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A Loss, But Anything But An End

Posted Dec 12, 2013

Independent analyst Andrew Mason looks at the importance of late-season losses in the recent past.

DENVER -- Champions have been exactly where the Broncos sit today after Thursday's 27-20 defeat to the Chargers: humbled and faced with more questions than answers.

Champions like the Baltimore Ravens last year, who in Week 15 were humbled by the Broncos, nine games into an 11-game winning streak. Or the New York Giants the year before, who in Week 15 were smashed at home by a Washington team that had clinched nothing but a New Year's locker cleanout. Or the 2010 Packers. And the 2009 Saints, who saw an unbeaten season go up in smoke.

They all lost in Week 15. So did the 2007 Giants. The 2008 Steelers and 2006 Colts won in this week -- and then dropped a game the week after that.

All late-season losers. All applied the lessons of a chastening result to rebound for a world-championship run. For some, defeat opened their eyes to their strengths and weaknesses, forcing a lineup switch or an altered emphasis.

If the Broncos are to apply this loss properly, it starts with refocusing on the details. There were plenty of reasons why the Chargers won, and all three phases were culpable.

The offense struggled to just two first downs, 31 yards and an average of 1.94 yards a play in the second and third quarters. The defense allowed San Diego to convert six of its first nine third downs. The special teams squandered one of those three third-down stops in that span with a costly neutral-zone infraction against Nate Irving that turned fourth-and-4 into first-and-10, and allowed the Chargers to bleed another 6:47 from the clock.

"We made the careless mistakes and when you do that, that is when you usually lose," said cornerback Chris Harris Jr.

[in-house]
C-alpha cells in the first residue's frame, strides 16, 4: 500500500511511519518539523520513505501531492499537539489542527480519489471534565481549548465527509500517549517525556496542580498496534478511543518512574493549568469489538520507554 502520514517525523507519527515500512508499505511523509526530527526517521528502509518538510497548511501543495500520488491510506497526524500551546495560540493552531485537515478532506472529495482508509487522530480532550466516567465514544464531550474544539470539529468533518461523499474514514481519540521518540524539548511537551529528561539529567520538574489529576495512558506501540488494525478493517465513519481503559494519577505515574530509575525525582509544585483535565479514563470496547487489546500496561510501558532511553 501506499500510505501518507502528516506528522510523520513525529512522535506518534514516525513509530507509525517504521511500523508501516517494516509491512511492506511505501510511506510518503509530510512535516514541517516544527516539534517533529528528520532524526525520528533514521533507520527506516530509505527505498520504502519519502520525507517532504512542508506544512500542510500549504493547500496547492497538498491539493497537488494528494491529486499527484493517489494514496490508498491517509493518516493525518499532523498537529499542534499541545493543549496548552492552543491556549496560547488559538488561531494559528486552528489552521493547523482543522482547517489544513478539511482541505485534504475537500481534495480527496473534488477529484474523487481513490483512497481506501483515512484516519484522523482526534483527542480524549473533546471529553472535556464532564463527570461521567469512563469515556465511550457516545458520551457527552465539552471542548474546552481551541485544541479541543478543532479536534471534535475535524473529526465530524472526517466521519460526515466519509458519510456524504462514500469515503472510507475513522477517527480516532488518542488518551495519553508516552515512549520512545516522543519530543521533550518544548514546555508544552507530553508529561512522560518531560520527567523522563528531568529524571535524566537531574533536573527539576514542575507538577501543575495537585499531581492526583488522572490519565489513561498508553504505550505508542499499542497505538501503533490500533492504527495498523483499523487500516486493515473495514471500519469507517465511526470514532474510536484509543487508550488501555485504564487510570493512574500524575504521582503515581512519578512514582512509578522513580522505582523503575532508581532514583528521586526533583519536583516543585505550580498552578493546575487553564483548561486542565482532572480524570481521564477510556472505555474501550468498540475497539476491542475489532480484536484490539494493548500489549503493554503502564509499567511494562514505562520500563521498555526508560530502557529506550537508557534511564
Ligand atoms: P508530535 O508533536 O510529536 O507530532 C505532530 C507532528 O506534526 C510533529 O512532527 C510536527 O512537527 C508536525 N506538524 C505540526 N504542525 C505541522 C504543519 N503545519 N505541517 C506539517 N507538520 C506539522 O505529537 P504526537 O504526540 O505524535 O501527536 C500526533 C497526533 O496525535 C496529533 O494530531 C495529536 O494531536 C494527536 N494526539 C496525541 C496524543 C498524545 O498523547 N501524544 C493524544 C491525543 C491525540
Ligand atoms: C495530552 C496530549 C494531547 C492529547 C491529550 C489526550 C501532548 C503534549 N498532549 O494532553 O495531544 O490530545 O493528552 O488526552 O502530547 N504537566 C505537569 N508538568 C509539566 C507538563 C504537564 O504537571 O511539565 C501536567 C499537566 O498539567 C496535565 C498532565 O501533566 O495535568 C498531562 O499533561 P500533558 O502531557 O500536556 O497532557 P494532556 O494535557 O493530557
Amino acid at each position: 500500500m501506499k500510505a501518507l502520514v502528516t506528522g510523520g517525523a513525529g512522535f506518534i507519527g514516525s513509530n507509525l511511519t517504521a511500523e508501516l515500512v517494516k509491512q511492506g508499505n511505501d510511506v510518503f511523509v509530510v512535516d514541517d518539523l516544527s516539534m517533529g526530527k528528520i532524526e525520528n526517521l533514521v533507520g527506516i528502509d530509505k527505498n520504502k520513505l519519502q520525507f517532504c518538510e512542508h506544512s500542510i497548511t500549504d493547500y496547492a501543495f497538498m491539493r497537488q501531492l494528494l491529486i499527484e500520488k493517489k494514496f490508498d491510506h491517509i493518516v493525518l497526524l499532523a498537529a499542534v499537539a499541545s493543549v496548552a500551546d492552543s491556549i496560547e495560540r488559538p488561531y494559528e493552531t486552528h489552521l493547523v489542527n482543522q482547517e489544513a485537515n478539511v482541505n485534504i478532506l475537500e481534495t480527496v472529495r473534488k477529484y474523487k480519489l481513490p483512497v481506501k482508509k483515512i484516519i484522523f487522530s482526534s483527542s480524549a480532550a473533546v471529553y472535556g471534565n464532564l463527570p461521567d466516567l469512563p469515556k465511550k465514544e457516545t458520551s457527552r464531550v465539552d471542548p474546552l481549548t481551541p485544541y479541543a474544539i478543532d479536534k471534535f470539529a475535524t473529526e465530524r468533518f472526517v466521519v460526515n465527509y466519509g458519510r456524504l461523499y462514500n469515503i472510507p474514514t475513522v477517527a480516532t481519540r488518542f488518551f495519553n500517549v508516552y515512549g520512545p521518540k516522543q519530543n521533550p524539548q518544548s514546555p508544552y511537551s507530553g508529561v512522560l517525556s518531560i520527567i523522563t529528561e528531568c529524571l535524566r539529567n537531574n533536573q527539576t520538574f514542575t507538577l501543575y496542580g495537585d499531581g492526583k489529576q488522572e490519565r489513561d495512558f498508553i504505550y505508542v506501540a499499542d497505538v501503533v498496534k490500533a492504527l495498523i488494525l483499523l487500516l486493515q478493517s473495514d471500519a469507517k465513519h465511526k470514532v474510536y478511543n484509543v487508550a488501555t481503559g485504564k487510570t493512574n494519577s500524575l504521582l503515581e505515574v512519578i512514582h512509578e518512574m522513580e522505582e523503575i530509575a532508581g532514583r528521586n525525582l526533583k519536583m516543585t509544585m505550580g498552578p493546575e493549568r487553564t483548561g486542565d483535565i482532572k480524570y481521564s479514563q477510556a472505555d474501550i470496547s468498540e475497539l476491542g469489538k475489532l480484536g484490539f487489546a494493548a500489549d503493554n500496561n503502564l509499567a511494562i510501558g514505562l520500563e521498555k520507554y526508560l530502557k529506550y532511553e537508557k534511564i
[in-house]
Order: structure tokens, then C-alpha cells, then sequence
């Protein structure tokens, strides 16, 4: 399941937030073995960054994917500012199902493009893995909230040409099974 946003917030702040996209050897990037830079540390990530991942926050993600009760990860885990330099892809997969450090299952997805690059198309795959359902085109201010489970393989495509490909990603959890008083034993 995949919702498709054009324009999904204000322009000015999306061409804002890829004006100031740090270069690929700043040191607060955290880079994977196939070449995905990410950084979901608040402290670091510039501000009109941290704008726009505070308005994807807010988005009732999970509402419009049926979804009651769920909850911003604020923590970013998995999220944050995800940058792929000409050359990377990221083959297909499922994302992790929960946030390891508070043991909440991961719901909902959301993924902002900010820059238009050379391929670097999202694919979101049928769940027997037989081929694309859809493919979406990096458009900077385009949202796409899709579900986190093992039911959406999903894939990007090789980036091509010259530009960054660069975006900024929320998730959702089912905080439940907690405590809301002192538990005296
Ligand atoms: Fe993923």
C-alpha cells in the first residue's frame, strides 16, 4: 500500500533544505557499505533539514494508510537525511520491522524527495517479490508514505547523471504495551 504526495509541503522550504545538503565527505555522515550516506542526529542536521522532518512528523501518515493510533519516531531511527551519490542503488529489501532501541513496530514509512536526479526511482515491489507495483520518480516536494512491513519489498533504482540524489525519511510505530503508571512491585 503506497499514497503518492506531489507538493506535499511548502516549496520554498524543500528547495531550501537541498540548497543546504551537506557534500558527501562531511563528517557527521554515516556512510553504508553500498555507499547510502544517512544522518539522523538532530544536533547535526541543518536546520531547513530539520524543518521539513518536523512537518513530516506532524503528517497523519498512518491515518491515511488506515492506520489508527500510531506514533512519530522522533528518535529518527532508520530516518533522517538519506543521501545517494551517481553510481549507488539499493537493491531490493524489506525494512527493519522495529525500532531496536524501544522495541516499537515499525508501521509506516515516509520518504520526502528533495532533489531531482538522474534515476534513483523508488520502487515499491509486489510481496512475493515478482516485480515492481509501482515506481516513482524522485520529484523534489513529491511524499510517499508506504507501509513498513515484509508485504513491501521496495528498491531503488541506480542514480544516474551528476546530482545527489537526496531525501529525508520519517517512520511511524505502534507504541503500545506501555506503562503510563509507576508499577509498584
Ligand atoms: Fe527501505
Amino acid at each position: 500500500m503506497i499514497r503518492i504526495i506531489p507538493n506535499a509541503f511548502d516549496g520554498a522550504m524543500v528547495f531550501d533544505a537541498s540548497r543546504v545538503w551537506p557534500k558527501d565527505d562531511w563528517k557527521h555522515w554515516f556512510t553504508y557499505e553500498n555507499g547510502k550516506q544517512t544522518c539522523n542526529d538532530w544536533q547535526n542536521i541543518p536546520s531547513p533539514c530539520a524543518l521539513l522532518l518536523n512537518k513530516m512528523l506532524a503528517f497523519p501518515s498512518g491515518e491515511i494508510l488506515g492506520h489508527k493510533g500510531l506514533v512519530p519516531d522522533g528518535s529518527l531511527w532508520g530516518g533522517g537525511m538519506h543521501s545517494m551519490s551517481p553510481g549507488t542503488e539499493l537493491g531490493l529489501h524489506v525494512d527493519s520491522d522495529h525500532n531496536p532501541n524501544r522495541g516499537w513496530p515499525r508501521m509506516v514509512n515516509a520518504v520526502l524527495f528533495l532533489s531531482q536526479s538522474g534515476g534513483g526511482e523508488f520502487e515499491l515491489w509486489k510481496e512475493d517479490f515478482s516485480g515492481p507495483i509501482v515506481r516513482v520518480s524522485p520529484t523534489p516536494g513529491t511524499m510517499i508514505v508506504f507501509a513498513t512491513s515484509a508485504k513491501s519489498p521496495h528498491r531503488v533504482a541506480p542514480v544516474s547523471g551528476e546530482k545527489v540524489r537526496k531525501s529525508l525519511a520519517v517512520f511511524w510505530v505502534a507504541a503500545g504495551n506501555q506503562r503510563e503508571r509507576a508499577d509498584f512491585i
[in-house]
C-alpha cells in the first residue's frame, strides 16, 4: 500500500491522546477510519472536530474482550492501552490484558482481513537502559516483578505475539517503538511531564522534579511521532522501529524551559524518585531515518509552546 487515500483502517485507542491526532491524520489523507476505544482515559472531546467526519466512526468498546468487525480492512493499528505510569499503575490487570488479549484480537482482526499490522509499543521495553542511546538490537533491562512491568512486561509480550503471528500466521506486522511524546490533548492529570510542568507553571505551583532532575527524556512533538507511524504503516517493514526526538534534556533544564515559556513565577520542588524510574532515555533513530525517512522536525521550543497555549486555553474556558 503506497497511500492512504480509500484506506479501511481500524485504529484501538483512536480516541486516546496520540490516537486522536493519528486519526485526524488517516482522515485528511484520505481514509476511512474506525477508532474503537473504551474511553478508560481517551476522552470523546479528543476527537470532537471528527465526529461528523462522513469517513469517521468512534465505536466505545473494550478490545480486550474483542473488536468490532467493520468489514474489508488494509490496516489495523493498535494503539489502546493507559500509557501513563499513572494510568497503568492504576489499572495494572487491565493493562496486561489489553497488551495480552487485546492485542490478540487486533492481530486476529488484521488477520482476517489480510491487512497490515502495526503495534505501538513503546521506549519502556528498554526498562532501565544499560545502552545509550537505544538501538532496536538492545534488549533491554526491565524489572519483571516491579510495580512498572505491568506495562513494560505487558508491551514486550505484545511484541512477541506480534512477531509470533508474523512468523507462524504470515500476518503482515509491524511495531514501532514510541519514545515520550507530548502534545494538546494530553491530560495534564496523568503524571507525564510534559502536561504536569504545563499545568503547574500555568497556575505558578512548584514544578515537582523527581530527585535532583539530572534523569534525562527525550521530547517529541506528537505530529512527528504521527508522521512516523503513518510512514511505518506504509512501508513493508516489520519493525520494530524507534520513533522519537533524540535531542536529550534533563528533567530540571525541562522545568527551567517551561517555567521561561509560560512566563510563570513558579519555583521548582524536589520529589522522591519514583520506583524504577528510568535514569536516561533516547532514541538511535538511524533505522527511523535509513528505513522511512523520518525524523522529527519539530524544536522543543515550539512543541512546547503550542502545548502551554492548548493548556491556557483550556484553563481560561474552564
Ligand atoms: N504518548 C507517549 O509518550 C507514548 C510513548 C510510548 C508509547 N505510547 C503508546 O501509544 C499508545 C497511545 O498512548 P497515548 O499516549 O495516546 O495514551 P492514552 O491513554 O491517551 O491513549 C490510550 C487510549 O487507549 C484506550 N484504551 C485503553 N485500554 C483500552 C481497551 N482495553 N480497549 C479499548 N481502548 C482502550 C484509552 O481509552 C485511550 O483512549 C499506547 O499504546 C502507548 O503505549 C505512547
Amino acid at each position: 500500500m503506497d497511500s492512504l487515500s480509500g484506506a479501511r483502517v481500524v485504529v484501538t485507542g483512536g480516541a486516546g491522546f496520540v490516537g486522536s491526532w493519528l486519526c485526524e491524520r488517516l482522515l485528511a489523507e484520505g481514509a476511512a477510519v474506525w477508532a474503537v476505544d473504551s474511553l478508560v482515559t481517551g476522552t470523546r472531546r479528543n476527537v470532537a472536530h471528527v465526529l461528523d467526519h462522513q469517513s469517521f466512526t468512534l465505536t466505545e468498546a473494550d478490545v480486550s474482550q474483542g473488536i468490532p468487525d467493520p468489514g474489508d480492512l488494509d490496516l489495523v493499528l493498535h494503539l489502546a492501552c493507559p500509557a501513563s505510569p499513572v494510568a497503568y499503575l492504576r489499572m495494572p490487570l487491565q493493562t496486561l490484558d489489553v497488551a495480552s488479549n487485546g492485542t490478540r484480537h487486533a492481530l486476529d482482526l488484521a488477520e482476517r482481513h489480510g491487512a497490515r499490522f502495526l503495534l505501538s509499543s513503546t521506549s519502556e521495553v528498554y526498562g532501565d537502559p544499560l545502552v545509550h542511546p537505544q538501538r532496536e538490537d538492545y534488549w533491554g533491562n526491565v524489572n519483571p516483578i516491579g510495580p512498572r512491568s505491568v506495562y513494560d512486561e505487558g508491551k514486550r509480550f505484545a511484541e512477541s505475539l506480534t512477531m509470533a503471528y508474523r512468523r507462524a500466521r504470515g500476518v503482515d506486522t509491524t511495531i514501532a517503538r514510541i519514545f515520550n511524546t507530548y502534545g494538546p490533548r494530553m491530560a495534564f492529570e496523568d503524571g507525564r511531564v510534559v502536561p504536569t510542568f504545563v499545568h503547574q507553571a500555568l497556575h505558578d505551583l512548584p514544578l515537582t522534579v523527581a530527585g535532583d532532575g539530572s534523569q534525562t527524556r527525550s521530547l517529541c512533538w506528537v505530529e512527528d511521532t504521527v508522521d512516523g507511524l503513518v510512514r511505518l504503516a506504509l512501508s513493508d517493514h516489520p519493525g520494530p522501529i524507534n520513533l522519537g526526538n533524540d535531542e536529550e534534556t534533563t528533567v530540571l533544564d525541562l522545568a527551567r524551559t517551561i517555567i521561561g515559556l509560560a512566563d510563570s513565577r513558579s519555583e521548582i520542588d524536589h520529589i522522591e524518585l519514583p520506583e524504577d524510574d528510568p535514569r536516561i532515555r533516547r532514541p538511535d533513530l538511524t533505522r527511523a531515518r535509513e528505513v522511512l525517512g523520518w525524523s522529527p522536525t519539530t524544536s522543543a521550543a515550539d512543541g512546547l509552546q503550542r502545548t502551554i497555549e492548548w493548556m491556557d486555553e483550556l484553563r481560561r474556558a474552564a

A lack of energy also seemed obvious to some.

“I don’t know what was going on, I just feel like we were a little bit too lax out there," said defensive tackle Terrance Knighton. "They played with more intensity than us."

Added linebacker Danny Trevathan: "I think we played ball, but we kind of gave them a little bit too much."

But mental mistakes and energy are fixable problems. Like every team since the 1972 Dolphins, the 2013 Broncos have flaws, and the Chargers struck at what they perceived to be Denver's weak points -- a defensive interior rocked by injuries and a secondary that has seen rookie cornerback Kayvon Webster and safety Omar Bolden, a cornerback for his football life until late August, pressed into extensive service.

But this is a team with far fewer flaws than most. Peyton Manning is still on pace for a league record in touchdown passes. The team remains on pace to break the league's single-season scoring record; it has averaged 38.2 points per game and needs to average 27.0 the next two weeks to tie the mark.

It's a team that had a lousy day down the stretch, like the champions of past years. They turned their defeats into something grand. Can this loss be turned into a positive?

"Oh, yeah," said Harris. "I mean, we’re (11-3), man. We still have a good team. I mean, it’s not the end of the world. You’re going to take losses.

"I think it’s good to be able to learn from this game, learn from not trying to beat ourselves. It kind of keeps everybody hungry. When you take a loss like this, it kind of wakes everybody up to step their game up another level. We’ll definitely bounce back."

This is the test that champions pass. The next few weeks will determine whether the Broncos have that same timber.